# Memory Requirements for LLM Training and Inference

**LLM System Requirements Calculator:** https://llm-system-requirements.streamlit.app

LLMs are characterized by being very computationally demanding, having billions of parameters and being trained on terabytes of data. This has been possible due to the latest advancements in computational power of the last decade and with new optimization techniques and architectures. Despite these advancements, LLMs are still far from being generally accessible due to computational limitations and proprietary models. For example, training GPT-4 is estimated to cost around 100 million dollars.

However, thanks to open-source models like Llama 3 and others, all types of companies and persons can now use and personalize these models. These models come in various sizes, with even the smallest variants suitable for mobile applications. While fine-tuning a 70-billion-parameter model may still demand substantial computational resources, costs have significantly decreased, allowing tech-enthusiasts like myself to run some of them locally.

Therefore, this blog post is dedicated to people who want to use LLMs locally and usually don’t have powerful GPUs or don’t want to waste too much time in adding optimization techniques. We will cover the basic memory requirements of running an LLM locally, only mentioning the basic optimizations that can be made. Towards the end of this post, you’ll find resources to explore further optimization of LLM memory usage.

**If you are lazy to read the entire article, use this as a general rule of thumb:**

**Inference:** Number of parameters * Precision (usually 2 or 4 Bytes)

**Training:** 4–6 times the inference resources

**Also, I started an open-source LLM System Requirements Calculator for everyone who wants to contribute:**

**Github:** https://github.com/manuelescobar-dev/LLM-System-Requirements

**Website:** https://llm-system-requirements.streamlit.app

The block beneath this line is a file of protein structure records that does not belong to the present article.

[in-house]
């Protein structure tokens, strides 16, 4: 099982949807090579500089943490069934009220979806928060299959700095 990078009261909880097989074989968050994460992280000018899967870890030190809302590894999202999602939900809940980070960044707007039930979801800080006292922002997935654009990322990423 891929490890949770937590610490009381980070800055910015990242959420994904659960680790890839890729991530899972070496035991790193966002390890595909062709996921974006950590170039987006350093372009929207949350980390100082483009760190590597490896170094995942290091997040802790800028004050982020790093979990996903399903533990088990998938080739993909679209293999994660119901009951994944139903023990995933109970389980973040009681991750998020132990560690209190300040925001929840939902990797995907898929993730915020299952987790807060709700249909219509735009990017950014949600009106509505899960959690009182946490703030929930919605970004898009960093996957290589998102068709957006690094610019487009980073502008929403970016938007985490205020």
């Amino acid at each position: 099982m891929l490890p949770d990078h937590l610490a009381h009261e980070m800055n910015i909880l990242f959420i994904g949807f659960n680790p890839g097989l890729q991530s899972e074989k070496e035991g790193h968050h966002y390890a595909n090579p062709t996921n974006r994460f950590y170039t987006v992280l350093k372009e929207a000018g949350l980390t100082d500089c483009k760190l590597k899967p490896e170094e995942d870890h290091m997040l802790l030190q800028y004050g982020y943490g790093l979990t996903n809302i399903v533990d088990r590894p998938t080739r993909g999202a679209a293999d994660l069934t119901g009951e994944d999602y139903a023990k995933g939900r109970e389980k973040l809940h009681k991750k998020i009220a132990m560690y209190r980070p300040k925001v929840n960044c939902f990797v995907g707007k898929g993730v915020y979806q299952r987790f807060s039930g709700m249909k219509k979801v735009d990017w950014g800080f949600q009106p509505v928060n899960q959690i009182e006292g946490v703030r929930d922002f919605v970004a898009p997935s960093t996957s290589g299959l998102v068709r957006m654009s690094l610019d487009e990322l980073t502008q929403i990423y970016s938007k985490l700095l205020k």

** DISCLAIMER:** This article serves as a guide for estimating memory requirements, but the exact figures depend on various factors related to your setup and frameworks. Therefore, the only real way of estimating the exact memory is trying things out.

# Inference

Performing inference requires resources for loading the model weights and storing the KV cache and activation memory. As we will see later, it doesn’t require gradients and optimizer states as these are only required for training.

**Formula**

Total Inference Memory = Model Size + KV Cache + Activations

# Model Weights

The first and most important memory requirement is the memory needed for loading the model. This depends on the number of parameters of the model and the precision you want. A common optimization technique is called quantization. **Quantization consists of loading the model weights with a lower precision.** Although it affects performance, it’s effect is not significant and it is preferred over choosing a smaller model with a higher precision.

**Formula [1]**

Model Size = Number of Parameters * Precision

**Precision**

**4 Bytes:**FP32 / Full-precision / float32 / 32-bit**2 Bytes:**FP16 / float16 / bfloat16 / 16-bit**1 Byte:**int8 / 8-bit**0.5 Bytes:**int4 / 4-bit

**Some additional memory optimizations**

- Double quantization

# KV Cache

In transformers, the decoding phase generates a single token at each time step, dependent on previous token tensors. To avoid recomputing these tensors, they are cached in the GPU memory.